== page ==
But first, we have to get through some pretty chilly temperatures Friday morning (well, not super cold, but compared to what we've been seeing lately it might certainly feel that way!), with lows solidly in the 40s across the Piedmont, flirting with upper 30s in the NW NC Piedmont, and 30s across the mountains (3-8 degrees below normal). Another round of patchy frost possible especially across the northern mountains, but still doesn't look widespread enough for major concerns. As the surface high moves offshore, surface flow will shift around to the SE during the day on Friday bringing a smidge of WAA to the area, but really not a whole lot warmer on Friday than what we'll see tomorrow, and still 5-8 degrees below normal.
As the front approaches Friday night, clouds will increase and the mountains should start seeing some precip during the late evening hours, which will spread east early Saturday morning, and will move out fairly quickly by the end of the period (with just some lingering NW flow showers in the mountains to start the extended). No instability to work with but with the weak WAA should see some additional recovery to high temps on Saturday, just a little below seasonal normals (so a really nice fall day, except for the rain of course). At the very end of the period, a 1032 Canadian high will be centered over the northern Plains, working its way down the strong NW flow behind the deep trough to impact us in the extended.
LONG TERM /SATURDAY NIGHT THROUGH WEDNESDAY/... As of 220 PM EDT Wednesday: Starting Saturday evening with a deep 500mb trough over the East and a high amplitude ridge over the West. Trough axis approaching the Appalachians at 00Z Sunday. Strong northwest low level flow against the NC and TN border ridge area with some upslope showers developing into Saturday night. As temperatures drop, there may be isolated high elevation snow before the air sufficiently dries out in the predawn hours on Sunday. Canadian high pressure will be centered over Missouri at sunrise on Sunday and pushes drier air into our region into Monday.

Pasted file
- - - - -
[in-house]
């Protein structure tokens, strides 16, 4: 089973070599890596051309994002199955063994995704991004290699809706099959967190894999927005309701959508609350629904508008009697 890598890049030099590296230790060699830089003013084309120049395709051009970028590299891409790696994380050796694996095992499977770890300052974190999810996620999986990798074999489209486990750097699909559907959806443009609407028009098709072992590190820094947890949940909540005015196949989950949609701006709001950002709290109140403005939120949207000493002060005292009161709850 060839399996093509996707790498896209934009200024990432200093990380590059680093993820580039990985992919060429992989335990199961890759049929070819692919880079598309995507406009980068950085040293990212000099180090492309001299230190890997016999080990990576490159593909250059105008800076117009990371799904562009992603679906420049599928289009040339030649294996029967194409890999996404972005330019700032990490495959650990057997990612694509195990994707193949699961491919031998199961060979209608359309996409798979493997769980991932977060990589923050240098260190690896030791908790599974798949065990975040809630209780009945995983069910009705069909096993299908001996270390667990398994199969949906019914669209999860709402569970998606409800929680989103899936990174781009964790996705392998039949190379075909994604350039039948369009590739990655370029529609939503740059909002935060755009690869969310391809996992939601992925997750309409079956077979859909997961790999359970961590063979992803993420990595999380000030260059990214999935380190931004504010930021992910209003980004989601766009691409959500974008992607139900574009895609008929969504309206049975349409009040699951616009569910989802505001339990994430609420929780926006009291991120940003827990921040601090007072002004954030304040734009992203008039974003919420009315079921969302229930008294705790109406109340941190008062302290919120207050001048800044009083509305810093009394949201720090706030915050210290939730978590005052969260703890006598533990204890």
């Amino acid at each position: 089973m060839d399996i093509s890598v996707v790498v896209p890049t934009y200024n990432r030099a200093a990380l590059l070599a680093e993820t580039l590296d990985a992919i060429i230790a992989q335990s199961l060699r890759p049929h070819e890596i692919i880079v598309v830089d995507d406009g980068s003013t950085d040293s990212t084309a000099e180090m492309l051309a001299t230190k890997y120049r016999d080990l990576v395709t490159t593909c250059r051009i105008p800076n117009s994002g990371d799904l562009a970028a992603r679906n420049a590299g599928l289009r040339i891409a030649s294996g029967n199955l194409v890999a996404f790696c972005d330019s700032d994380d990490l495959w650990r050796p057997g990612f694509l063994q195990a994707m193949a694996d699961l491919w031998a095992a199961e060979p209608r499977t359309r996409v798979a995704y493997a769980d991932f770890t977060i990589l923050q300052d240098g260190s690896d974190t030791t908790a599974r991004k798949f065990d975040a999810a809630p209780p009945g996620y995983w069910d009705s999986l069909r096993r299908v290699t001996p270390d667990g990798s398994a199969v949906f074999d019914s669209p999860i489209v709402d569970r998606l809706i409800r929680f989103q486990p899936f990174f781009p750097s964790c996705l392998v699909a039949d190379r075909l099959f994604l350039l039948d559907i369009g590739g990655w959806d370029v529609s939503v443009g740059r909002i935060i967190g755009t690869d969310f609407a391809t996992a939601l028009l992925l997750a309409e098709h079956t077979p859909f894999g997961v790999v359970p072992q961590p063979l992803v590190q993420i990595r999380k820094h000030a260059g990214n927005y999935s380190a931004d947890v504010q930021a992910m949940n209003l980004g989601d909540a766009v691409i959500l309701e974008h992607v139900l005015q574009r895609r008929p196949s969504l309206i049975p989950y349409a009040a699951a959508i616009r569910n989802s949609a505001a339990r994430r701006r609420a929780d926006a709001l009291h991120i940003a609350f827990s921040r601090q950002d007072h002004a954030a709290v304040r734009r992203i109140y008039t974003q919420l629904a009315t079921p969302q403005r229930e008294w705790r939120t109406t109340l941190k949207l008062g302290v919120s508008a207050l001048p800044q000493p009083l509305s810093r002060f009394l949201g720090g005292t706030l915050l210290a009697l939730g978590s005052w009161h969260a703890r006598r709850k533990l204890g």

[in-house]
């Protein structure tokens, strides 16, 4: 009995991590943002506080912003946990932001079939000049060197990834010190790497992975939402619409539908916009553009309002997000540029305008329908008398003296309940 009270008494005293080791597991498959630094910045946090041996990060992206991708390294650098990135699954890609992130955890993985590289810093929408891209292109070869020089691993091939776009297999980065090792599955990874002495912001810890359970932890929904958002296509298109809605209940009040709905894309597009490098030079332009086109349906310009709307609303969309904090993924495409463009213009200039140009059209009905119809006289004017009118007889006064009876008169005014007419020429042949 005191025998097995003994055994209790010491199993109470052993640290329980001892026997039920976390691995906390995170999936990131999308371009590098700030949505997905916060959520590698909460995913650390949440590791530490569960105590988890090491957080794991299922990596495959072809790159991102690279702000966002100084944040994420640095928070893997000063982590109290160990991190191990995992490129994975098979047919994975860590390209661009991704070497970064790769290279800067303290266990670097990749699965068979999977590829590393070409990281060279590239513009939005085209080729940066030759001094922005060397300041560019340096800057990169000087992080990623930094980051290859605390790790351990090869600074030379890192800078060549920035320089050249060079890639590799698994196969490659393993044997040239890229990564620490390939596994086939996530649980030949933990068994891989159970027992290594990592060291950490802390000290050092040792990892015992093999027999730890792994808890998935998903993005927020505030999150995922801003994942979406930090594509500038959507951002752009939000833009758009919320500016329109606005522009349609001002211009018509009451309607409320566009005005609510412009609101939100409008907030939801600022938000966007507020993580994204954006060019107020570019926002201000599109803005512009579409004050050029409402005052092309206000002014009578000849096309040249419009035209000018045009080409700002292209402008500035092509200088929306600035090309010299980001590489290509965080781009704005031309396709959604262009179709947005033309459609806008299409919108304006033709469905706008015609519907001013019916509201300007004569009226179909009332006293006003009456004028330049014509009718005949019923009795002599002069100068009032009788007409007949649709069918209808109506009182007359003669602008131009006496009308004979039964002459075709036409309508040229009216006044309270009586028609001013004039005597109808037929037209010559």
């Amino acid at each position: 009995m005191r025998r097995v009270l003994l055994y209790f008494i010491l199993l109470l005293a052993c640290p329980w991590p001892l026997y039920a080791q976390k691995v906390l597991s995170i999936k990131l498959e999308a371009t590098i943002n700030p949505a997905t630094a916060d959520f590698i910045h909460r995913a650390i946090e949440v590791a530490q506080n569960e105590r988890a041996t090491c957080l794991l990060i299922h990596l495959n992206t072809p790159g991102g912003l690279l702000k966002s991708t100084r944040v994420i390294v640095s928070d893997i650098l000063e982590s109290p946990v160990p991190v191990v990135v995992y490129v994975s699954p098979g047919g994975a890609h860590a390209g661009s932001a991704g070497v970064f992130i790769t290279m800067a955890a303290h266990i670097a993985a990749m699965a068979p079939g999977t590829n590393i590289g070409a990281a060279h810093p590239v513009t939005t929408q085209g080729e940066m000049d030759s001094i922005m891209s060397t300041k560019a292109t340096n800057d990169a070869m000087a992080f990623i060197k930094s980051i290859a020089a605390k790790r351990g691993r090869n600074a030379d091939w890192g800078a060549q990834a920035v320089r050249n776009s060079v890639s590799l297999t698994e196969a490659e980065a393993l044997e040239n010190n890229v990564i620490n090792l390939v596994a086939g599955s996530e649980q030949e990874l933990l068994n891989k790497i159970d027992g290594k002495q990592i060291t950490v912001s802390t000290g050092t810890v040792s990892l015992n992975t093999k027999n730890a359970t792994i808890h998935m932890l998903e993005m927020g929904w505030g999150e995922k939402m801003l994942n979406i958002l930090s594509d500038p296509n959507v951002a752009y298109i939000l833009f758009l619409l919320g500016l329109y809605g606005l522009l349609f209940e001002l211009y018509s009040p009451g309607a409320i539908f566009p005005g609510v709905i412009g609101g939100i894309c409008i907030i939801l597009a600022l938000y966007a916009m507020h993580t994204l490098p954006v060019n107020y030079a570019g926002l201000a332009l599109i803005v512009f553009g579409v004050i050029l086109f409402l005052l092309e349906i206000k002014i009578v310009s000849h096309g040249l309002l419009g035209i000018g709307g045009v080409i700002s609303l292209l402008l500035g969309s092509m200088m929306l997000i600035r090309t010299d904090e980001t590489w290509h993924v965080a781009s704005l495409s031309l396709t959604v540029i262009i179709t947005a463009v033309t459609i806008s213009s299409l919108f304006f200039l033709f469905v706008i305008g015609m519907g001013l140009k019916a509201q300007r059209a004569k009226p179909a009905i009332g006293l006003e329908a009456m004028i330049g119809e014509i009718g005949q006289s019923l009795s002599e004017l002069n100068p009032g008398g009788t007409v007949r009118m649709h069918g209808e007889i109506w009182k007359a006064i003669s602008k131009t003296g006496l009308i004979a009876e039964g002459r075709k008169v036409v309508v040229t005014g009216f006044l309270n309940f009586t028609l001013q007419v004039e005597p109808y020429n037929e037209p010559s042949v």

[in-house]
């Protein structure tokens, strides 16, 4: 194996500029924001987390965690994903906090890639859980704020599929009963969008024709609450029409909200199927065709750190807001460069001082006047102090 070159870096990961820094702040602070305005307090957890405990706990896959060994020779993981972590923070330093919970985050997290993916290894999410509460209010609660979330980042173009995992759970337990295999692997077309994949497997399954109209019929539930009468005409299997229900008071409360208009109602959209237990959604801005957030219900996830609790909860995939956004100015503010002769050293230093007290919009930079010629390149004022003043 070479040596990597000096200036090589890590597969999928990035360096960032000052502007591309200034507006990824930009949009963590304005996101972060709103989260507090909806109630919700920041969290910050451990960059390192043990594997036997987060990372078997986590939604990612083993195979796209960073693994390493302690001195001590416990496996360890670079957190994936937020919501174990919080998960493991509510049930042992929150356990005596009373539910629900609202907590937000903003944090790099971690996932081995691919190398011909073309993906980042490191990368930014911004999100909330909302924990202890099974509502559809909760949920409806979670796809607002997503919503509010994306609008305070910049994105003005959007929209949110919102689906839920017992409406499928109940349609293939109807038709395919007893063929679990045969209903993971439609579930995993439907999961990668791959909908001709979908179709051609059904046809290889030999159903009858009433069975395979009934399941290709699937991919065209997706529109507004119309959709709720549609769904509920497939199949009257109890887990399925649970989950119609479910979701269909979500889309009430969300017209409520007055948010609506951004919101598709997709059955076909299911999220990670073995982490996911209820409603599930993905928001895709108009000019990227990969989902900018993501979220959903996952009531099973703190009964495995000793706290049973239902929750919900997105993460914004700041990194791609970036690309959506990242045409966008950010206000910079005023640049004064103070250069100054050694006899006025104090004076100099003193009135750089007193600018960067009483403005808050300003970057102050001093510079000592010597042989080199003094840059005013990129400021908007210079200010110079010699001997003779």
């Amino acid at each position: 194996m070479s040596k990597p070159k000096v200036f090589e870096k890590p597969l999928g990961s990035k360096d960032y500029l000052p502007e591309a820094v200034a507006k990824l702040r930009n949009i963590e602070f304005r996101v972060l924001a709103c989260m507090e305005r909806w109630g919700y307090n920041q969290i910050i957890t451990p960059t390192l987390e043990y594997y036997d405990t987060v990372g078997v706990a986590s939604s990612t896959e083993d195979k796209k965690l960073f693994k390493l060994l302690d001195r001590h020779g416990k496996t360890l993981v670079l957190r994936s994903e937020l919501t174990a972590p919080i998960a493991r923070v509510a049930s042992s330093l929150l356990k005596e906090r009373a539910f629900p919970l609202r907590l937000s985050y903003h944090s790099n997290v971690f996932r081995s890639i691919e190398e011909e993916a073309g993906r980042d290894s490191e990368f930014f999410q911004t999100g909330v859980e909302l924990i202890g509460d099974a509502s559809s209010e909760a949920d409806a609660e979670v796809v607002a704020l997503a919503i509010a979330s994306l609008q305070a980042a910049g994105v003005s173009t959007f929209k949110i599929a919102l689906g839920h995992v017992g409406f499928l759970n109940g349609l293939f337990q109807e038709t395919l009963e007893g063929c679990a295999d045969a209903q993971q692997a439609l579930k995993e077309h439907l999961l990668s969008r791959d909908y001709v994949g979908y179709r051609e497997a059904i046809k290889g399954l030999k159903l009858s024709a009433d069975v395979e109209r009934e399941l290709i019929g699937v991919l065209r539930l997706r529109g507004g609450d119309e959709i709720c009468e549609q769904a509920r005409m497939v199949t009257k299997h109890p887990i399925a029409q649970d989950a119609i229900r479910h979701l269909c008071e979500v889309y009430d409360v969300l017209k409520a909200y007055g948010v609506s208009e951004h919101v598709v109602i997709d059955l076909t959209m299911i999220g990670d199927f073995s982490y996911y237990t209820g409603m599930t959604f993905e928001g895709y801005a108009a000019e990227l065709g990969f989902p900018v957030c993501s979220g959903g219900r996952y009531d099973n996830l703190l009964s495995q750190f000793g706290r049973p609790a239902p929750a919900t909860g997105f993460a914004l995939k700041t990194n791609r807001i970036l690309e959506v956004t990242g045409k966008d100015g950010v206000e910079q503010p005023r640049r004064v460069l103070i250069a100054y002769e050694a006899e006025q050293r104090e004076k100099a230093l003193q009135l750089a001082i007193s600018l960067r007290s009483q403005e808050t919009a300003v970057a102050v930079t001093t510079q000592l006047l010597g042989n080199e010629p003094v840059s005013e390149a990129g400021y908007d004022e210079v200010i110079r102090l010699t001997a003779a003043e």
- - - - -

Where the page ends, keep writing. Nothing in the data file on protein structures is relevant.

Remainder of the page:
The trough moves off the East Coast by Sunday night with height rises over our region with a shallow ridge building in from the west. At the surface, high pressure is forecast to be centered over NC at sunrise Monday. With near calm wind and a clear sky, expect the coldest night so far of the season Sunday night. Frost and freeze expected for the NC mountains with frost also for the NC foothills.
The West Coast ridge also moves east with quite a spread in the models as to how far east this ridge goes and with what features and amplitude. Slow warming into mid week and latest GFS has a shortwave crossing Texas on Wednesday with Gulf moisture spreading into our area Wednesday night. The ECMWF still dry through the end of the forecast.